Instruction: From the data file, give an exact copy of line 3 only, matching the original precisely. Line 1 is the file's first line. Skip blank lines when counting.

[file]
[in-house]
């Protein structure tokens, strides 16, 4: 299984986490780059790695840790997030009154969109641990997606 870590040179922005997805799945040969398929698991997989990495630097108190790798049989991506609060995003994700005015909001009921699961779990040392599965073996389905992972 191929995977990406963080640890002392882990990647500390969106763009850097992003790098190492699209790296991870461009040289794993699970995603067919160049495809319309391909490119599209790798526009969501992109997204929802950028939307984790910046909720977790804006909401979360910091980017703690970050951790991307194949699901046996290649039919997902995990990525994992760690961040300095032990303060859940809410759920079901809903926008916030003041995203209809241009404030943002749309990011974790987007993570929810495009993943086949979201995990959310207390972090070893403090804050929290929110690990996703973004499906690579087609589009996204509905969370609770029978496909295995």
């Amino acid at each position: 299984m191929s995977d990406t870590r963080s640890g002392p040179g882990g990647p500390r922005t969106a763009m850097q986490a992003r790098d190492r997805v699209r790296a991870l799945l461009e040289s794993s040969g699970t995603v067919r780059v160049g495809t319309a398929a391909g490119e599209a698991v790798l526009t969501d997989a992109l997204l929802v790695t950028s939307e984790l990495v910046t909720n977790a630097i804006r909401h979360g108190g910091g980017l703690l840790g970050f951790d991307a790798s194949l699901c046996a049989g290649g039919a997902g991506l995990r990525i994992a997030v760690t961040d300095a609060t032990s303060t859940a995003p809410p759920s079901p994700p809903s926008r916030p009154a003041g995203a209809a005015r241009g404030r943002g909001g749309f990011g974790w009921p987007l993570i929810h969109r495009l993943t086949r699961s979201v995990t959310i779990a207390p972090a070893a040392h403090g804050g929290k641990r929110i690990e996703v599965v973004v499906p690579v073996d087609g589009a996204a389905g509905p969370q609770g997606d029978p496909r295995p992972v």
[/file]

């Amino acid at each position: 299984m191929s995977d990406t870590r963080s640890g002392p040179g882990g990647p500390r922005t969106a763009m850097q986490a992003r790098d190492r997805v699209r790296a991870l799945l461009e040289s794993s040969g699970t995603v067919r780059v160049g495809t319309a398929a391909g490119e599209a698991v790798l526009t969501d997989a992109l997204l929802v790695t950028s939307e984790l990495v910046t909720n977790a630097i804006r909401h979360g108190g910091g980017l703690l840790g970050f951790d991307a790798s194949l699901c046996a049989g290649g039919a997902g991506l995990r990525i994992a997030v760690t961040d300095a609060t032990s303060t859940a995003p809410p759920s079901p994700p809903s926008r916030p009154a003041g995203a209809a005015r241009g404030r943002g909001g749309f990011g974790w009921p987007l993570i929810h969109r495009l993943t086949r699961s979201v995990t959310i779990a207390p972090a070893a040392h403090g804050g929290k641990r929110i690990e996703v599965v973004v499906p690579v073996d087609g589009a996204a389905g509905p969370q609770g997606d029978p496909r295995p992972v």